In my classes, I study the rise in atmospheric carbon dioxide over the last 70 years, which tells us to brace ourselves for climate conditions our species has never seen. That terrifies me. What keeps me optimistic, though, is the fact that people are working to understand how climate change will affect society and the ecosystems we depend on. But that work means nothing if our government does not pay attention to these findings and act.
That is why I am writing to voice my support for the Green New Deal. Climate change is a large problem to tackle, but we have to start somewhere, and the Green New Deal does just that.
Colleen B. SchmidtNew York
To the Editor:
Re “Dianne Feinstein Lectures Children Who Want Green New Deal, Portraying It as Untenable” (nytimes.com, Feb. 22):
In her meeting with schoolchildren, Senator Dianne Feinstein demonstrated how not to approach the Green New Deal, especially with an audience of enthusiastic, idealistic youngsters whose future is at stake.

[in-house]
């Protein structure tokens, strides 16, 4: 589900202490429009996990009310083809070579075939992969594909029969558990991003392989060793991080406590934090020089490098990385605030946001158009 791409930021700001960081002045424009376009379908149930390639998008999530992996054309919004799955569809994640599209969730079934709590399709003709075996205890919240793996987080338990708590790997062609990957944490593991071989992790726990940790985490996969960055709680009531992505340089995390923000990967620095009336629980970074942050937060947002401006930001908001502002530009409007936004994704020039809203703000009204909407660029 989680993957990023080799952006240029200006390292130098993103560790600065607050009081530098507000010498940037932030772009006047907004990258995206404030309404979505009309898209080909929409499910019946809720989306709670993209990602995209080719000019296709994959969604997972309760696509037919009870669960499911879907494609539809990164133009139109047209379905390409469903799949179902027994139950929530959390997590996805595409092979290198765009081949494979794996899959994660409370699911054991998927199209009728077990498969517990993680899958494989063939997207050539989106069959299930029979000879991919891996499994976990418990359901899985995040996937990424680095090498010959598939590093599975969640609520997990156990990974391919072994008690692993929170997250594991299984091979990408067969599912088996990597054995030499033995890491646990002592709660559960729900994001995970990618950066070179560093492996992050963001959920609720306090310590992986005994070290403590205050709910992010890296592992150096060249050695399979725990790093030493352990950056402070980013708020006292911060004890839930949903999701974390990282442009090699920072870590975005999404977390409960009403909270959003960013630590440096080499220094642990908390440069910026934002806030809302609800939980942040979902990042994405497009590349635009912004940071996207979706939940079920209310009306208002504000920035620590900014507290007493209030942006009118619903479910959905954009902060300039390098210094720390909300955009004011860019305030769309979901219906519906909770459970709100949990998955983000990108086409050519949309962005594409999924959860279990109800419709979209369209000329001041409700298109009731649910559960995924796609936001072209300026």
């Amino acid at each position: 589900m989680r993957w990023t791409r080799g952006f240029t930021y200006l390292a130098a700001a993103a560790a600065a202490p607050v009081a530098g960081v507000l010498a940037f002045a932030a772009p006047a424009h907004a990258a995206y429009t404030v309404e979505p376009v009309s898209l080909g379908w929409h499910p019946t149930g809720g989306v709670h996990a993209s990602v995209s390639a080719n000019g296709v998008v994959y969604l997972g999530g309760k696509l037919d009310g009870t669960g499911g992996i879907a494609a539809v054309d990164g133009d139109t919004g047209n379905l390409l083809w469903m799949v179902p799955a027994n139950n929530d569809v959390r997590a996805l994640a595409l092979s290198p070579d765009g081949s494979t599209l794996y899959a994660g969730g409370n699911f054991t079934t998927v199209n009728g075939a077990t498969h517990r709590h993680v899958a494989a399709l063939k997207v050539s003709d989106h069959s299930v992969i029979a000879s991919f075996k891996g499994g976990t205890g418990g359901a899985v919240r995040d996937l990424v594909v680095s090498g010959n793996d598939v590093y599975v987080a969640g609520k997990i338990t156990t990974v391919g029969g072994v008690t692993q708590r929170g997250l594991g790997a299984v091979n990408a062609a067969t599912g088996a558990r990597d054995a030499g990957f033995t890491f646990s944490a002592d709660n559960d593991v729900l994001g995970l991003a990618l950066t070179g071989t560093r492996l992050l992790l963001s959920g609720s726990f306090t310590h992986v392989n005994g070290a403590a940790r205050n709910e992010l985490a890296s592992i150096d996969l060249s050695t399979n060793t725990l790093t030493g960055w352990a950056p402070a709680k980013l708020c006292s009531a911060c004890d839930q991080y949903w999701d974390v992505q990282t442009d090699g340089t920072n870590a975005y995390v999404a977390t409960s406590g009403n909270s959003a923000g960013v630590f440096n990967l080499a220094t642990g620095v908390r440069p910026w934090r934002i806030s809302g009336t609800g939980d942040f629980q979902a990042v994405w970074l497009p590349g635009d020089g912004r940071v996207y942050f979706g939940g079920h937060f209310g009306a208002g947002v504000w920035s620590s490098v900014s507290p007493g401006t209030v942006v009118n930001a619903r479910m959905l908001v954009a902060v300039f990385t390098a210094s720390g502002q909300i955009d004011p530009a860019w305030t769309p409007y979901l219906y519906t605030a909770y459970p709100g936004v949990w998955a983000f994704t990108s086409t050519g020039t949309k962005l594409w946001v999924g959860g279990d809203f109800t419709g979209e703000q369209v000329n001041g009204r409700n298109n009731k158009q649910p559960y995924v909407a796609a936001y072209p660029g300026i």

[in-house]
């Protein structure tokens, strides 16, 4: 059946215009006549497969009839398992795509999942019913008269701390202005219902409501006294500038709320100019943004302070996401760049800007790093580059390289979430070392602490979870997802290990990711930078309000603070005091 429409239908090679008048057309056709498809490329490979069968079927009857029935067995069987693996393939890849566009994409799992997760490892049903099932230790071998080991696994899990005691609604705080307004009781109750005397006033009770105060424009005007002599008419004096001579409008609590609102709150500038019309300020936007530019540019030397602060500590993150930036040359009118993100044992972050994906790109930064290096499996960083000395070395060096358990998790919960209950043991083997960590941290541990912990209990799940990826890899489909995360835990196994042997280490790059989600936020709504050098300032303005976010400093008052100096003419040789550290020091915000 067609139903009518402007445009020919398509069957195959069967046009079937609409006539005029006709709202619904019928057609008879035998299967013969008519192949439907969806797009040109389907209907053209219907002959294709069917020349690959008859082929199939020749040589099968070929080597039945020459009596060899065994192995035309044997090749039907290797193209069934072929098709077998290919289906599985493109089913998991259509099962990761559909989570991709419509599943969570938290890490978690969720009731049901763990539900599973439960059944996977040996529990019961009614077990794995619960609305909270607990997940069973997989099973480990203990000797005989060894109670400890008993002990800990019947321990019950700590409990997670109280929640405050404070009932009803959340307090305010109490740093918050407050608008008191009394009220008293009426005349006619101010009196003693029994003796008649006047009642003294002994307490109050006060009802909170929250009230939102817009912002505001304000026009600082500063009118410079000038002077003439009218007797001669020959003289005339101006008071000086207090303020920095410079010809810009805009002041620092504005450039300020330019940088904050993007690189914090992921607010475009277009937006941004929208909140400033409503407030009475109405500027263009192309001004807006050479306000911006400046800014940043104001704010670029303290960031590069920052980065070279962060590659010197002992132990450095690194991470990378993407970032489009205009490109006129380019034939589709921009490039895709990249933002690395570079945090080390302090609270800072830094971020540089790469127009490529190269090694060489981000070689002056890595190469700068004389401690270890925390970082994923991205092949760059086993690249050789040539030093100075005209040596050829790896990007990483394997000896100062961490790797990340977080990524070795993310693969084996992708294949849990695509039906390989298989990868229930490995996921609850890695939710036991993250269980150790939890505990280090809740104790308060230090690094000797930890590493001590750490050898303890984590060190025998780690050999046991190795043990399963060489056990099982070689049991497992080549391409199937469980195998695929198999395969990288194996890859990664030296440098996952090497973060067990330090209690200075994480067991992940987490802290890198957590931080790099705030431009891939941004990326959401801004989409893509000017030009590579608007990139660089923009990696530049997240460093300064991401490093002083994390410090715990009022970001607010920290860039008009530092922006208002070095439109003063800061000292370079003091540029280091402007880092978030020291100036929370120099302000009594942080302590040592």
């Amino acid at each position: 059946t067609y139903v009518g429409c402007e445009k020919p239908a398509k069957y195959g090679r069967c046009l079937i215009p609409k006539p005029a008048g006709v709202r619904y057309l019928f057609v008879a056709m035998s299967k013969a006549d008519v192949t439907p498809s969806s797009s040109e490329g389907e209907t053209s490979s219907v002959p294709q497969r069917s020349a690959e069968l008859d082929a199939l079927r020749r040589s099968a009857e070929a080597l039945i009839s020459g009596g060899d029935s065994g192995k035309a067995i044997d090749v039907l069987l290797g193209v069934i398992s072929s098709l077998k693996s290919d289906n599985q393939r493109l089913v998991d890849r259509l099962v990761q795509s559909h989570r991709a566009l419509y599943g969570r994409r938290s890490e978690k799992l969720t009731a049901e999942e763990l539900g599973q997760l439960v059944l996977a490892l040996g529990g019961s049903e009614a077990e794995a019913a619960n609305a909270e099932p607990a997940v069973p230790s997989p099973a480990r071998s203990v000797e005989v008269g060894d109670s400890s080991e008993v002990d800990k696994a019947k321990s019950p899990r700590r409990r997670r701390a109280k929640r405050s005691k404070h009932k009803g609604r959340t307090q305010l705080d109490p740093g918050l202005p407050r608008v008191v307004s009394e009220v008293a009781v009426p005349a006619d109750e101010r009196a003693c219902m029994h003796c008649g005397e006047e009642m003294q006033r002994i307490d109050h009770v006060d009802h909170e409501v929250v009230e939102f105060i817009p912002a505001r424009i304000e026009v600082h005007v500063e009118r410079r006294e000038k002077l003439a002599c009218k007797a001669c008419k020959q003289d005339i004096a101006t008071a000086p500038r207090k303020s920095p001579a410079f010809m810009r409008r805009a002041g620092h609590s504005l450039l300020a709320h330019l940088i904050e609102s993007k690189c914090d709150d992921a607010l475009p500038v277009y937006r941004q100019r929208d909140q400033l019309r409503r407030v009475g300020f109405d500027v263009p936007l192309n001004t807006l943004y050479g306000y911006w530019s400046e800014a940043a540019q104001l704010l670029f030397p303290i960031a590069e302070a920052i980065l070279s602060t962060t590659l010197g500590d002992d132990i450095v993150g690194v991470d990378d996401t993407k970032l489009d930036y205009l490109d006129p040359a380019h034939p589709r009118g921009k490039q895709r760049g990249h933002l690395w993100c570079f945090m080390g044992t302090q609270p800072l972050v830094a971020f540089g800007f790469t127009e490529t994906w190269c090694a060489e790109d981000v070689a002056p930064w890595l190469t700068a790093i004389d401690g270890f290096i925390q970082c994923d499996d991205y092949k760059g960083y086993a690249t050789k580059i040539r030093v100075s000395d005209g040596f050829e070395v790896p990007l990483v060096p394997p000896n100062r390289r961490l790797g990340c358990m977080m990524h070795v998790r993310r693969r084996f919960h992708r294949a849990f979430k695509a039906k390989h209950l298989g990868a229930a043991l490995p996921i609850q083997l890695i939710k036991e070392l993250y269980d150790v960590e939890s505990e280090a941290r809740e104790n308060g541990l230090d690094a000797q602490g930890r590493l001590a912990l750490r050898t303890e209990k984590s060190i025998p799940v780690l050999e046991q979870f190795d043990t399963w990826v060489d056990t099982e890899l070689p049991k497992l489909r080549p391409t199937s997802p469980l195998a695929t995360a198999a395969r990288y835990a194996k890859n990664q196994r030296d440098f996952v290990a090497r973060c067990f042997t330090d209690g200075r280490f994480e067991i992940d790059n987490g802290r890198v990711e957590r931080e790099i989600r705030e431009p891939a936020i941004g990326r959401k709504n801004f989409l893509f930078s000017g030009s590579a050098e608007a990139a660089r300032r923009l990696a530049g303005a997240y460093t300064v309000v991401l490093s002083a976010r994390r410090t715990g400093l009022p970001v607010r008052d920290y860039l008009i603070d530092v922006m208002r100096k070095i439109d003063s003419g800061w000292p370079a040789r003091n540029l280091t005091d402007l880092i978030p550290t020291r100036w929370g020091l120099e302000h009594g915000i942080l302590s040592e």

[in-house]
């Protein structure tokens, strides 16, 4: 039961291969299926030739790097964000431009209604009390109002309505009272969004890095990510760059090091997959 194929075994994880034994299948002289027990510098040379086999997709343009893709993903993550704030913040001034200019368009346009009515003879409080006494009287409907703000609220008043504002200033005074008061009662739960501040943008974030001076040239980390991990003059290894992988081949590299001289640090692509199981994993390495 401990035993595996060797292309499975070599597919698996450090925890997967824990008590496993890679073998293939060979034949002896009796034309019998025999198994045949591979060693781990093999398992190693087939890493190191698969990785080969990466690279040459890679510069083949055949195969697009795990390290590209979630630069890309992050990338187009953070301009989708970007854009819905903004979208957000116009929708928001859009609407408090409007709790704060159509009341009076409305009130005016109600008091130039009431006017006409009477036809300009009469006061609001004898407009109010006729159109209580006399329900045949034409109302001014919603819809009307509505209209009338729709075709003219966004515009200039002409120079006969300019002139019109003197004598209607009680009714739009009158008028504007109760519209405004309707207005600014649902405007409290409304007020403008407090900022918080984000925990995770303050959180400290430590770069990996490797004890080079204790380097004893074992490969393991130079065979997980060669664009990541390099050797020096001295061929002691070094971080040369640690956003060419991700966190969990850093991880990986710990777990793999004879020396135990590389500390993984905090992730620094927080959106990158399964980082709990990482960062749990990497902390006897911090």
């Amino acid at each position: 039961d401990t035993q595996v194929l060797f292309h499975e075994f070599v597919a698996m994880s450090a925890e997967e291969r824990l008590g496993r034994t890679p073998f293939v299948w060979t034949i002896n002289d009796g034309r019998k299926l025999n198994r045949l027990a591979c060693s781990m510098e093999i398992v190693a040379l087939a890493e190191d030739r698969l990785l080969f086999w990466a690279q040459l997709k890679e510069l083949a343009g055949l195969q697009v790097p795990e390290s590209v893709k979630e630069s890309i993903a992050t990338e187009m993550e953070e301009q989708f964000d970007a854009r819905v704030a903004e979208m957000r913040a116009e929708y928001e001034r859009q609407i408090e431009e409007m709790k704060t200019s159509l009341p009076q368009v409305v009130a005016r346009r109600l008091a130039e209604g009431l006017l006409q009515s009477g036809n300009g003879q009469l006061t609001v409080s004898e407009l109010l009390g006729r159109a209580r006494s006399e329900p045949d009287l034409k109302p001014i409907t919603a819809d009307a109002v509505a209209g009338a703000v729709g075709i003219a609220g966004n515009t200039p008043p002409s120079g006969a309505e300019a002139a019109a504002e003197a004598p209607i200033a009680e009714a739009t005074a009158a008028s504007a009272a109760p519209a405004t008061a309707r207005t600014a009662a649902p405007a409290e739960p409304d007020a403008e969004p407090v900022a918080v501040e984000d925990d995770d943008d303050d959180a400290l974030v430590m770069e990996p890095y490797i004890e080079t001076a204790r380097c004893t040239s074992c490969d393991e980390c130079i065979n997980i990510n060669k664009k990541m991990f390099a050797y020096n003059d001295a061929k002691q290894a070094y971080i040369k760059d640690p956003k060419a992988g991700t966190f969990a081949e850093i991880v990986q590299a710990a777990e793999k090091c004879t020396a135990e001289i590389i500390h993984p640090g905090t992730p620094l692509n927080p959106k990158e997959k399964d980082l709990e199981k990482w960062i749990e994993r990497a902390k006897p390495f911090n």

While I totally agree that the Green New Deal is not viable as currently formulated, I also believe that — especially with regard to climate change — it is a goal to strive toward. But if we are to avoid a tear within the Democratic Party, and a tear between generations, we must embrace both the goal and the obstacles.
What Ms. Feinstein should have said was that she will work toward that goal, recognizing both how important it is and how it will be feasible only in more manageable steps.
Let us not quash the idealism that is needed to make such major changes. But let us also not forget a quote attributed to Voltaire that “the best is the enemy of the good.”
Zvi J. DoronPittsburghThe writer is a retired nuclear engineer and co-author of a book about energy and climate policies.
To the Editor:
While the children of the Sunrise Movement, who are working to stop climate change, may not understand how the Senate functions, they do correctly understand that if the world keeps functioning under business as usual rules, their lives will be fraught with one climate catastrophe after the next.
And it is not just children in states with Democratic senators who know this: Middle and high school students in Kentucky were out in force all week, even camping overnight in front of Mitch McConnell’s Senate office for the chance to make their case.
The Green New Deal may be expensive, but what would you pay to save your child’s life? Multiply that by millions.
Helena BireckiSan Francisco
To the Editor: